N.Y.C. schools face key decisions before fully reopening this fall.

Though New York City is on the cusp of a major reopening, it cannot completely return to normal without restoring its school system, with roughly one million students, to its prepandemic state.

Mayor Bill de Blasio has promised that all students who want to be back in classrooms will have full-time, normal schooling this September.

Though schools in the city have been open for at least some in-person instruction for months, nearly two-thirds of the system’s parents have chosen to keep their children learning from home, either because they fear the virus or are concerned about inconsistent school schedules.

It will fall largely to Mr. de Blasio and his schools chief to convince those parents that classrooms are safe, while also making sure the district has the staffing and space to bring all those children back.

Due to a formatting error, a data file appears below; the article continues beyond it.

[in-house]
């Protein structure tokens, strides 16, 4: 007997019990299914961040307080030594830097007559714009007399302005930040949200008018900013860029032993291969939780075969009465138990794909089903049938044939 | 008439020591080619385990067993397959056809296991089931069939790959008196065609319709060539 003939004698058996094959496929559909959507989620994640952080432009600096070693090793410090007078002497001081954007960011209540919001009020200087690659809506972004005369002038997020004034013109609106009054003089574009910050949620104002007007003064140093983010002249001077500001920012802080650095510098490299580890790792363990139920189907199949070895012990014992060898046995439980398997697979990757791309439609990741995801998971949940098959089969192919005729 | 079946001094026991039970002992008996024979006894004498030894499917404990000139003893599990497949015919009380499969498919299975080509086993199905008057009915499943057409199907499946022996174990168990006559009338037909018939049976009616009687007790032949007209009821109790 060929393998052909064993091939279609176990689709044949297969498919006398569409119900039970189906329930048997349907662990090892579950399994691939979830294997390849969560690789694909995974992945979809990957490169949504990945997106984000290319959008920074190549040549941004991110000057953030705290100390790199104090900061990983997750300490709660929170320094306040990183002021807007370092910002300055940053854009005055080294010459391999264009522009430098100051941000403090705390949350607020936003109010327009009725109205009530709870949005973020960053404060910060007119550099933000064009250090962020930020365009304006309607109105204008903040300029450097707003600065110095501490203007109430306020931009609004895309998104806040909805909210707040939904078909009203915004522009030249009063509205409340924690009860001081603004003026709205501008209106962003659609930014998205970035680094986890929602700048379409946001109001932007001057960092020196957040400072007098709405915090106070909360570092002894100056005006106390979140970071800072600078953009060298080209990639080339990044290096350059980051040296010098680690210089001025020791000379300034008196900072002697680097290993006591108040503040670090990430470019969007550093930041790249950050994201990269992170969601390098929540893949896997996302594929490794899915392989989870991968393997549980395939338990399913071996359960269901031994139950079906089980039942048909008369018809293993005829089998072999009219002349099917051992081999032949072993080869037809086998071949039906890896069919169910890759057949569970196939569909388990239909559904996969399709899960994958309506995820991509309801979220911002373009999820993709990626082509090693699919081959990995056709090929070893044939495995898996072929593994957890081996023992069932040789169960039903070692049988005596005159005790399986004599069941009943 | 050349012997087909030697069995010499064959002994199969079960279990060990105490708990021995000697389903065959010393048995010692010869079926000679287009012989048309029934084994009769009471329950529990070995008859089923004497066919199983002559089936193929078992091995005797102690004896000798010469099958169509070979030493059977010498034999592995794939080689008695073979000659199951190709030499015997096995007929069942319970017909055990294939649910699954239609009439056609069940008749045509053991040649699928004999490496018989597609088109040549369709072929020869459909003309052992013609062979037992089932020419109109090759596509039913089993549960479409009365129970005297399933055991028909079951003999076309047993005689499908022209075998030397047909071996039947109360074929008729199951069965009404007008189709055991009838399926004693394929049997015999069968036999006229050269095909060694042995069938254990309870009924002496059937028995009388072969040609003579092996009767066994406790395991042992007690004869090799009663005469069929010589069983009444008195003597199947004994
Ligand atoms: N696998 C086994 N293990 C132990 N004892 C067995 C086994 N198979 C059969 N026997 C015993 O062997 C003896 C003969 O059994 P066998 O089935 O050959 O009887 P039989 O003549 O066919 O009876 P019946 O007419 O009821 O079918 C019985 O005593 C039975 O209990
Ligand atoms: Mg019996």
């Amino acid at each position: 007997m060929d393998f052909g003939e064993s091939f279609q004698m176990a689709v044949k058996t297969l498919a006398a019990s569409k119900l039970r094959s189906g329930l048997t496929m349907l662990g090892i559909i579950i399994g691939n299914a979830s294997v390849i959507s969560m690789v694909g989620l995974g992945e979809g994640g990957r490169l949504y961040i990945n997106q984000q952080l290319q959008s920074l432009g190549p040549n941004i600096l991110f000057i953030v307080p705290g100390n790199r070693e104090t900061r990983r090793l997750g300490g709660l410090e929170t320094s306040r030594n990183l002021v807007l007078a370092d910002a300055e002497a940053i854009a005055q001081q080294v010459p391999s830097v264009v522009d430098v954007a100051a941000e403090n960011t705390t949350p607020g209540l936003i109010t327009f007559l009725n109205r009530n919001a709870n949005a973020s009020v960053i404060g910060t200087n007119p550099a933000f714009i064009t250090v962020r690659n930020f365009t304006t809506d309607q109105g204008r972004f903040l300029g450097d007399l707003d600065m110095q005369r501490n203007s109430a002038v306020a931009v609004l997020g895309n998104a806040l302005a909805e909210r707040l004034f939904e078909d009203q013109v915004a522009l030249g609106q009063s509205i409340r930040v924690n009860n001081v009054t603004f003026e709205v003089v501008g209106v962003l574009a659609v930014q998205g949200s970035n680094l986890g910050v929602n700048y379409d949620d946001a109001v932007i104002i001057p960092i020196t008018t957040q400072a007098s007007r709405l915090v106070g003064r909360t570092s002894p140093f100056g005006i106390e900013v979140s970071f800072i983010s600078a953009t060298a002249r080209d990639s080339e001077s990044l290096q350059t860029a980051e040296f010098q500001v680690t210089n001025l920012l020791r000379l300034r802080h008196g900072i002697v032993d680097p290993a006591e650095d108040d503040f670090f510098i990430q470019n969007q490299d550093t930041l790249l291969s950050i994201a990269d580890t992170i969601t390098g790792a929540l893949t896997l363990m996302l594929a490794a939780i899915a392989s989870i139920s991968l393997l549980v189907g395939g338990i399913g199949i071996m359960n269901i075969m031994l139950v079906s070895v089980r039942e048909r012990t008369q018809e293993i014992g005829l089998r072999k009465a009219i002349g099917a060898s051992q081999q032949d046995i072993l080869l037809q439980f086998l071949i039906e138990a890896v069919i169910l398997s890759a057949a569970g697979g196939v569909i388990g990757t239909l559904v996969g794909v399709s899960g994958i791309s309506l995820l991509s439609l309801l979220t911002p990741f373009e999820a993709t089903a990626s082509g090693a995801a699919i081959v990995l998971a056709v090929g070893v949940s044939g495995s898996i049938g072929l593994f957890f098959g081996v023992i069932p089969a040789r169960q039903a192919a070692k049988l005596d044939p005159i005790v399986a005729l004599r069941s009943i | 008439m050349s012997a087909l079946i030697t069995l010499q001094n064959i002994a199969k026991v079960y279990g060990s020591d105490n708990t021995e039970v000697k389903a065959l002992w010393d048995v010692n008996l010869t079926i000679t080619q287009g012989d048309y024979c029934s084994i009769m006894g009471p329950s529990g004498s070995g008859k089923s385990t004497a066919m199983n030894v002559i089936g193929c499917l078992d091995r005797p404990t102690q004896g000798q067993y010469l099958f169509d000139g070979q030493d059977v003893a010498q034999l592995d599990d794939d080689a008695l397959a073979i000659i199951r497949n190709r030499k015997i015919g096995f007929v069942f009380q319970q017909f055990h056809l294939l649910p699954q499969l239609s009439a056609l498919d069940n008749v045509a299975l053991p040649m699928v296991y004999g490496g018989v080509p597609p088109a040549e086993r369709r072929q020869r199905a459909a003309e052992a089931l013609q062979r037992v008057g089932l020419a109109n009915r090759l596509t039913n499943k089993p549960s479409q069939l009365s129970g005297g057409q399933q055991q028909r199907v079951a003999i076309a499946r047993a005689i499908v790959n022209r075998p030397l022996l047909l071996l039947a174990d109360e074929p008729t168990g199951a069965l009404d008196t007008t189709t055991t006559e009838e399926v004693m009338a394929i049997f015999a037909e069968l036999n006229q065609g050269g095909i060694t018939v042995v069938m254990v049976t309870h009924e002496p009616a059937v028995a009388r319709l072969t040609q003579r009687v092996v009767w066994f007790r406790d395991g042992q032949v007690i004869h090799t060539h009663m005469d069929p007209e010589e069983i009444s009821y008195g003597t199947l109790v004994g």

As planning for the fall intensifies, anxious parents and educators are hoping the city can avoid the confusion of last fall, when a belated planning process forced the mayor to twice delay the start of in-person classes. Other large urban districts will be closely watching New York, the nation’s largest district, for clues, since the city has been ahead of many other big districts in at least partly reopening schools.

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